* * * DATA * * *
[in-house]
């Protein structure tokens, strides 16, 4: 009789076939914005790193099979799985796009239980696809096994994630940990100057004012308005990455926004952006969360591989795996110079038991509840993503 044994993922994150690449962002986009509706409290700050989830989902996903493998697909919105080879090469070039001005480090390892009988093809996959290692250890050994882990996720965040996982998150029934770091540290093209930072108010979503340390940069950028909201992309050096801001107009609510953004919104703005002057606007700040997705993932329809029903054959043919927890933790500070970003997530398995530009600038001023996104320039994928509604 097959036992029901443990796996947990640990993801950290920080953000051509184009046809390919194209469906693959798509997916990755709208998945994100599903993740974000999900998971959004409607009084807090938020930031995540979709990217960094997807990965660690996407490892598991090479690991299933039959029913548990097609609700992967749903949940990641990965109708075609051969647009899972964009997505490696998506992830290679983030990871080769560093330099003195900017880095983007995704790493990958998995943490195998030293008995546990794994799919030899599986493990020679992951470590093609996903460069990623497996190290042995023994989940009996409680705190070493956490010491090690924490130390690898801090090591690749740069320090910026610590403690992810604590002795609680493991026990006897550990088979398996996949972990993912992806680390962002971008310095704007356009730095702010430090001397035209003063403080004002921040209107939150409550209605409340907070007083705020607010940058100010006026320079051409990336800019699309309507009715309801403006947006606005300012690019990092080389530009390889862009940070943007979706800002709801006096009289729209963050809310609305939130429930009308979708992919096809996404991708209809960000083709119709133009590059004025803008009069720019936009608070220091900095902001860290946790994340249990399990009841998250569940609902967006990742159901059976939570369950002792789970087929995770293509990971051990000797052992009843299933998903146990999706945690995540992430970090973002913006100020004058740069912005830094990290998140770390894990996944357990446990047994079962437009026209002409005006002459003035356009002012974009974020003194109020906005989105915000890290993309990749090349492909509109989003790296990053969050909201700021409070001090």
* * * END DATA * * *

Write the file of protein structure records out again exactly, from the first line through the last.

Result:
[in-house]
């Protein structure tokens, strides 16, 4: 009789076939914005790193099979799985796009239980696809096994994630940990100057004012308005990455926004952006969360591989795996110079038991509840993503 044994993922994150690449962002986009509706409290700050989830989902996903493998697909919105080879090469070039001005480090390892009988093809996959290692250890050994882990996720965040996982998150029934770091540290093209930072108010979503340390940069950028909201992309050096801001107009609510953004919104703005002057606007700040997705993932329809029903054959043919927890933790500070970003997530398995530009600038001023996104320039994928509604 097959036992029901443990796996947990640990993801950290920080953000051509184009046809390919194209469906693959798509997916990755709208998945994100599903993740974000999900998971959004409607009084807090938020930031995540979709990217960094997807990965660690996407490892598991090479690991299933039959029913548990097609609700992967749903949940990641990965109708075609051969647009899972964009997505490696998506992830290679983030990871080769560093330099003195900017880095983007995704790493990958998995943490195998030293008995546990794994799919030899599986493990020679992951470590093609996903460069990623497996190290042995023994989940009996409680705190070493956490010491090690924490130390690898801090090591690749740069320090910026610590403690992810604590002795609680493991026990006897550990088979398996996949972990993912992806680390962002971008310095704007356009730095702010430090001397035209003063403080004002921040209107939150409550209605409340907070007083705020607010940058100010006026320079051409990336800019699309309507009715309801403006947006606005300012690019990092080389530009390889862009940070943007979706800002709801006096009289729209963050809310609305939130429930009308979708992919096809996404991708209809960000083709119709133009590059004025803008009069720019936009608070220091900095902001860290946790994340249990399990009841998250569940609902967006990742159901059976939570369950002792789970087929995770293509990971051990000797052992009843299933998903146990999706945690995540992430970090973002913006100020004058740069912005830094990290998140770390894990996944357990446990047994079962437009026209002409005006002459003035356009002012974009974020003194109020906005989105915000890290993309990749090349492909509109989003790296990053969050909201700021409070001090």